Although this image is simplistic and exaggerated, there is a kernel of truth to it. Whereas Western societies have for centuries delegated a large degree of moral autonomy to the individual, such a phenomenon has not become widespread in the Arab world. That is to say, although it is normal (if inquisitive) to say to someone in the West, "What do you believe about God?" the normal question in the Arab world would be "What is your religion?" on the assumption that someone would adhere to orthodox religious beliefs even if one's observance diverged from orthodox practice.(4) There have certainly been innovative and free-thinking Arabs, as well as Westerners who submit blindly to authority, but it is probably accurate to say that individual reasoning (even in the absence of much knowledge) is a more highly prized characteristic in Europe and America than in the Arab world.

Changes underway suggest that this difference is likely to decrease over time. On the one hand, sharp advances in education and literacy are empowering individuals in a new way. As one scholar has suggested, what is new "is the unprecedented access that ordinary people now have to sources of information and knowledge about religion and other aspects of their society. Quite simply, in country after country, government officials, traditional religious scholars, and officially sanctioned preachers are finding it very hard to monopolize the tools of literate culture."(5)

As the foregoing passage suggests, literacy's increased empowerment of the individual extends beyond the religious realm to affect social and political thinking as well. Current censorship battles, whether they involve the literary analysis of religious texts by the Egyptian scholar Nasr Hamid Abu Zayd, or the call for a widespread reinterpretation of Islamic law by the Syrian Muhammad Shahrur, are more a sign of boundaries being tested than they are of a new repression in the region.

Increased literacy is not the only engine in this process. In many ways, international travel on the elite level has played just as important a role. It is no accident that much of the new and independent thinking in the regional news media has been led by Arabs who have studied and lived overseas and who, in some cases, still do so. As will be discussed below, technological advances reintegrate individuals (and their thoughts and words) from the Arab diaspora into the Arab world. Undeniably, in country after country, the domestic media have absorbed more and more of the "internationalist" mode—they have become more challenging and more exciting, and, in all but a few countries, they have abandoned the practice of simply parroting a government "line" handed down from above. A close observer of Persian Gulf politics wrote in 1997:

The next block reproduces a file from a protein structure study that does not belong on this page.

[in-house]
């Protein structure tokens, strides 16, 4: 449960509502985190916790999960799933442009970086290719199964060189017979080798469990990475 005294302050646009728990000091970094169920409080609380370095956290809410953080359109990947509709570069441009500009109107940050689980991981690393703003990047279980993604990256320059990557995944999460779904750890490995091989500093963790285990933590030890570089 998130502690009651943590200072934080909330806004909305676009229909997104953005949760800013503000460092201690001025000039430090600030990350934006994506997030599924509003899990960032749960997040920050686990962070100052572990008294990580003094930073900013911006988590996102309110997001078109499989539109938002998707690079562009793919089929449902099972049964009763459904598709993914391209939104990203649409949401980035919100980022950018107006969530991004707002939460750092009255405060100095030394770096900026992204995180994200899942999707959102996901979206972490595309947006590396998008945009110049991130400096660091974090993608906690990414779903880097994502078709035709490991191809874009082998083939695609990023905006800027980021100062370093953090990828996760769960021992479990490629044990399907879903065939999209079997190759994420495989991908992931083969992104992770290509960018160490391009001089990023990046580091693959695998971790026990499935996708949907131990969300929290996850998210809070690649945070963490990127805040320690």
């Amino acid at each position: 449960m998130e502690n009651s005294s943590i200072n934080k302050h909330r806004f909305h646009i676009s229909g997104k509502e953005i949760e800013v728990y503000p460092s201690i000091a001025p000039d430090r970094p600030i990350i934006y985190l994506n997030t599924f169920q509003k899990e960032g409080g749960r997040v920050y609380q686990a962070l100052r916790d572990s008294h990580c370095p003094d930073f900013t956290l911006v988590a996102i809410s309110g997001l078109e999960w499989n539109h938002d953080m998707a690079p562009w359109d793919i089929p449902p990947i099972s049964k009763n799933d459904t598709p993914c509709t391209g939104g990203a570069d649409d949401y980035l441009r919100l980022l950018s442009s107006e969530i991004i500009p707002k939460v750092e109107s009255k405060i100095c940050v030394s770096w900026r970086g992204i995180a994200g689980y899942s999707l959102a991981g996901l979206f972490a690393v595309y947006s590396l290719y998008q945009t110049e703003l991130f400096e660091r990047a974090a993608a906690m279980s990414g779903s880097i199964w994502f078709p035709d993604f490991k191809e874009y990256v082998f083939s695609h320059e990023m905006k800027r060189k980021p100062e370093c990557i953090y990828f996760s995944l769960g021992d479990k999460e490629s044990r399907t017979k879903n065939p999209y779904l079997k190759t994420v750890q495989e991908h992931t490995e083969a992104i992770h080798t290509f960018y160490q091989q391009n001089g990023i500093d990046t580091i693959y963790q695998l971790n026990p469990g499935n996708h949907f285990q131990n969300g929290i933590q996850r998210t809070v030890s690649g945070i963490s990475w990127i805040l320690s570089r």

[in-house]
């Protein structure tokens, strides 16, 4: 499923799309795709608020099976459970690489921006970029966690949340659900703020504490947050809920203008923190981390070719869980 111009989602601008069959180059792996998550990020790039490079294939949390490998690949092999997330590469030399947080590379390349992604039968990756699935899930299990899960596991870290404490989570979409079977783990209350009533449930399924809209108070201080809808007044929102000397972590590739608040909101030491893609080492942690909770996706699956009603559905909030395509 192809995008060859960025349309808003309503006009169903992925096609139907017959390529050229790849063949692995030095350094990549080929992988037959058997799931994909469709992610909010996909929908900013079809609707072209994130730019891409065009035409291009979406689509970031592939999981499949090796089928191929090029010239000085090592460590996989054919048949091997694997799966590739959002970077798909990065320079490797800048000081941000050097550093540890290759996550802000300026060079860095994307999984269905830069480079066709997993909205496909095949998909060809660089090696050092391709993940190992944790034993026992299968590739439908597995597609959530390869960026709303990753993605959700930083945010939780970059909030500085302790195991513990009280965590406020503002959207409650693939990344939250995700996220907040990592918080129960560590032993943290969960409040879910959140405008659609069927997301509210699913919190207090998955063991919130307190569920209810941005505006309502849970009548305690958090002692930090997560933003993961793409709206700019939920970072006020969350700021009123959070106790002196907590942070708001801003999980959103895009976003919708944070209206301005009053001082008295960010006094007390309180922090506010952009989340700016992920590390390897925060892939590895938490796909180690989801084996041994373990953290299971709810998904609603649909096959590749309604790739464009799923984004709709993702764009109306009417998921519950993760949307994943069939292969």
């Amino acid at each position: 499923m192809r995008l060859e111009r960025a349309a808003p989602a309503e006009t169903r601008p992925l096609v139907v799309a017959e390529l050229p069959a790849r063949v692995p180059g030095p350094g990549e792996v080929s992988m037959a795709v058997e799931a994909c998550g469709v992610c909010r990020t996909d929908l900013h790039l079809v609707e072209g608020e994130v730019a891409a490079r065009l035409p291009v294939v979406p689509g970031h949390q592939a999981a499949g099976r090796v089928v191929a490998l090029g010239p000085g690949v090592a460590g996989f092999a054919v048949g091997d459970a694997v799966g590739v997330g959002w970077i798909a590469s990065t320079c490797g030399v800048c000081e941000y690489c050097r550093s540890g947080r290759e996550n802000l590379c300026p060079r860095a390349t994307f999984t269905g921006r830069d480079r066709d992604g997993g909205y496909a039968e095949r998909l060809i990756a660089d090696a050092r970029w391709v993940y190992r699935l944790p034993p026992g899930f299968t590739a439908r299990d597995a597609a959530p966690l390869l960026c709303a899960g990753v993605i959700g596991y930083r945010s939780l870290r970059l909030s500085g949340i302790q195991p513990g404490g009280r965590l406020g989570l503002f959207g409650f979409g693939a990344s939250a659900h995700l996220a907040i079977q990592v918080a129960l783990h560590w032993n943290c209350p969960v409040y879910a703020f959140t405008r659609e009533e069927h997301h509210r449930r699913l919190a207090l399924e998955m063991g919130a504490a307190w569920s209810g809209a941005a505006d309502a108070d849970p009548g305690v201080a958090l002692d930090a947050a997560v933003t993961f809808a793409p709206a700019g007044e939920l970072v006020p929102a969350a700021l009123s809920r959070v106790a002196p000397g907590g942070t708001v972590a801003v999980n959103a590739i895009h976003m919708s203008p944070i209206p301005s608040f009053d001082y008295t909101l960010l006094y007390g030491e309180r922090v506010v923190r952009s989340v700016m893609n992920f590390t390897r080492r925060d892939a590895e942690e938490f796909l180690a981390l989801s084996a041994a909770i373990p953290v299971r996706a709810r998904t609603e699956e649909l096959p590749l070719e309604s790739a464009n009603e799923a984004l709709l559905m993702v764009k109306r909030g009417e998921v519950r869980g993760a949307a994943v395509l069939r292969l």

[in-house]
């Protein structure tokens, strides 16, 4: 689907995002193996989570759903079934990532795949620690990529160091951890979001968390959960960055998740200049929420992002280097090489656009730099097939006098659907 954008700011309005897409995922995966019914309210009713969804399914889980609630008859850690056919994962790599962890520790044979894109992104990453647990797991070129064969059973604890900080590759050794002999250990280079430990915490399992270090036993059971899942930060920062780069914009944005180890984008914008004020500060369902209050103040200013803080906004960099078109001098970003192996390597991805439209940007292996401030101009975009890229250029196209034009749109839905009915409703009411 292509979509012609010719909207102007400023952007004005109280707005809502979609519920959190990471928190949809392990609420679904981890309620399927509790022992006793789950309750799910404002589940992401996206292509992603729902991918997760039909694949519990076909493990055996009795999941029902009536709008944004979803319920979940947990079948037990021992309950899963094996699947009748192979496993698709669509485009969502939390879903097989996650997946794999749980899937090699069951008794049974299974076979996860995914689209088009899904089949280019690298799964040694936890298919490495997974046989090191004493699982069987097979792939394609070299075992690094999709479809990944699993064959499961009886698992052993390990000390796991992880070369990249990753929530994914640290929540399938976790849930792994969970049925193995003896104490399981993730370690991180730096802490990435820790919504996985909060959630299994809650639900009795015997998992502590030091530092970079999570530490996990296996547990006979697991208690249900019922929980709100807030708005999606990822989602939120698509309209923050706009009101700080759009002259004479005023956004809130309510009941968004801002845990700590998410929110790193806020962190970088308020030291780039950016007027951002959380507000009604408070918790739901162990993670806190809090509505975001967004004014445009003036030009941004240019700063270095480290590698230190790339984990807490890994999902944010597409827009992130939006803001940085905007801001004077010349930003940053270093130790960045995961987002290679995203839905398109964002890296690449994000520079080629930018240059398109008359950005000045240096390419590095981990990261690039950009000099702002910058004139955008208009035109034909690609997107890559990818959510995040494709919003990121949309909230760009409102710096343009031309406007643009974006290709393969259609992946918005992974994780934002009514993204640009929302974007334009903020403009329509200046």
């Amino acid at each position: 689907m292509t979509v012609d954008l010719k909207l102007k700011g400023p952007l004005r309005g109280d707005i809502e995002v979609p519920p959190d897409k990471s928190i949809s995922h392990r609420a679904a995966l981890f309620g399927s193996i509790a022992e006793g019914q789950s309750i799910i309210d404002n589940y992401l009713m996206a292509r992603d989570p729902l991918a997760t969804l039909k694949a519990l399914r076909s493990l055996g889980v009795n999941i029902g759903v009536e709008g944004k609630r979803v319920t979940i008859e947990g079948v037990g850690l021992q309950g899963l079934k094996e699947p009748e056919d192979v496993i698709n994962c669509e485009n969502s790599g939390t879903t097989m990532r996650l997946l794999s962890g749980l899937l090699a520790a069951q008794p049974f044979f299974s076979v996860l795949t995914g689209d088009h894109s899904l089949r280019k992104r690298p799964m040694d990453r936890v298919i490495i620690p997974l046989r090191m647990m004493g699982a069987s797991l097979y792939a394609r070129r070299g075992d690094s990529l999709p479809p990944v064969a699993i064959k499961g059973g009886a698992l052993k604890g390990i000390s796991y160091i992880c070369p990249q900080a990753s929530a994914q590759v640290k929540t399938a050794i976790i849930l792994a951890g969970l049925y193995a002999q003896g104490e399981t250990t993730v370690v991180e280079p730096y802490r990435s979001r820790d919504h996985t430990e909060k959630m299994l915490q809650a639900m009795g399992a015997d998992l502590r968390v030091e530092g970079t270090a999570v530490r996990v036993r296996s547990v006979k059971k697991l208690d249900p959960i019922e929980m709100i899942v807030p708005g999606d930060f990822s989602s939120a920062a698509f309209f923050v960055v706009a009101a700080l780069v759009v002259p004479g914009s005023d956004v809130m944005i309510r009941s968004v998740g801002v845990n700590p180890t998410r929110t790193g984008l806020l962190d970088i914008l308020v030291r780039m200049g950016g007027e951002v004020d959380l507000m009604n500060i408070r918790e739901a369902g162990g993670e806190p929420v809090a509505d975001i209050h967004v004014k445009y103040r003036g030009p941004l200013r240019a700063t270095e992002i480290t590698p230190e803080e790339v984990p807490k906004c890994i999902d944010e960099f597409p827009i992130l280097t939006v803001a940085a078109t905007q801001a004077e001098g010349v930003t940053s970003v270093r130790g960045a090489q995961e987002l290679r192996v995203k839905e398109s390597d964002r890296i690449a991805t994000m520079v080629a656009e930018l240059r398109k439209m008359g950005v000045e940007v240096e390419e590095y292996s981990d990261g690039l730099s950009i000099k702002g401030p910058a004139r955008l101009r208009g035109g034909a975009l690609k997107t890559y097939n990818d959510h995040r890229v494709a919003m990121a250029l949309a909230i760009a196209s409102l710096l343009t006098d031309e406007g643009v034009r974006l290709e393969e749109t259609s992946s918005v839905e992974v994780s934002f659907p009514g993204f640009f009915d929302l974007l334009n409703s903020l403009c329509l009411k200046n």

"It seems to me that it is now much easier for more people in the Gulf to be exposed to views and interpretations of politics that are counter to those of their governments. These governments have never had a monopoly on "truth" for their societies, but now their challengers have broader audiences to which to appeal in writing, and more ways to get the written word into their hands and homes. Tolerance might not result, but this certainly "pluralizes" the market of ideas."(6)

As a consequence of this emerging marketplace of ideas, the currency of an idea increasingly depends not so much on its sponsor as it does on the public's receptivity to it. Whereas public acclaim is not always a good indicator of an idea's worth, the emergence of a marketplace of ideas does serve to undermine unworthy ideas before they become longstanding policy.(7)

In addition, the rapid expansion of information available to Arabs will put an increased premium on their ability to sort through that information and separate the important and meaningful from the scurrilous or irrelevant. As two veteran political scientists explained in a recent journal article, "A plentitude of information leads to a poverty of attention.... The low cost of transmitting data means that the ability to transmit it is much less important than it used to be, but the ability to filter information is more so. Political struggles focus less on control over the ability to transmit information than over the creation and destruction of credibility."(8) Credibility is the product of an active evaluative process by recipients of information. The ability to assess the credibility of information depends partly on experience and partly on trust, and it is a skill that can be learned and improved. In an Arab world awash in information of all kinds, individuals are called on to evaluate data countless times in a single day. Not all credibility assessments focus on political information; in the intermediate term, the bulk of them will probably involve commerce, as consumers evaluate the various brand-name products seeking to establish themselves in the Arab market.(9) The likely effect on politics is clear, however. With the rapid growth in the amount of information that reaches them, Arabs will have to evaluate political data and reports with a more critical eye than they have done to date, and governments will have to put forward information in a competitive marketplace of ideas in which those ideas will increasingly stand or fall based on their acceptability to the public rather than on governments' ability to compel their acceptance. continued

Next page: Public Opinion and Arab Identity

Copyright 1999 Transnational Broadcasting Studies
TBS is published by the Adham Center for Television Journalism, the American University in Cairo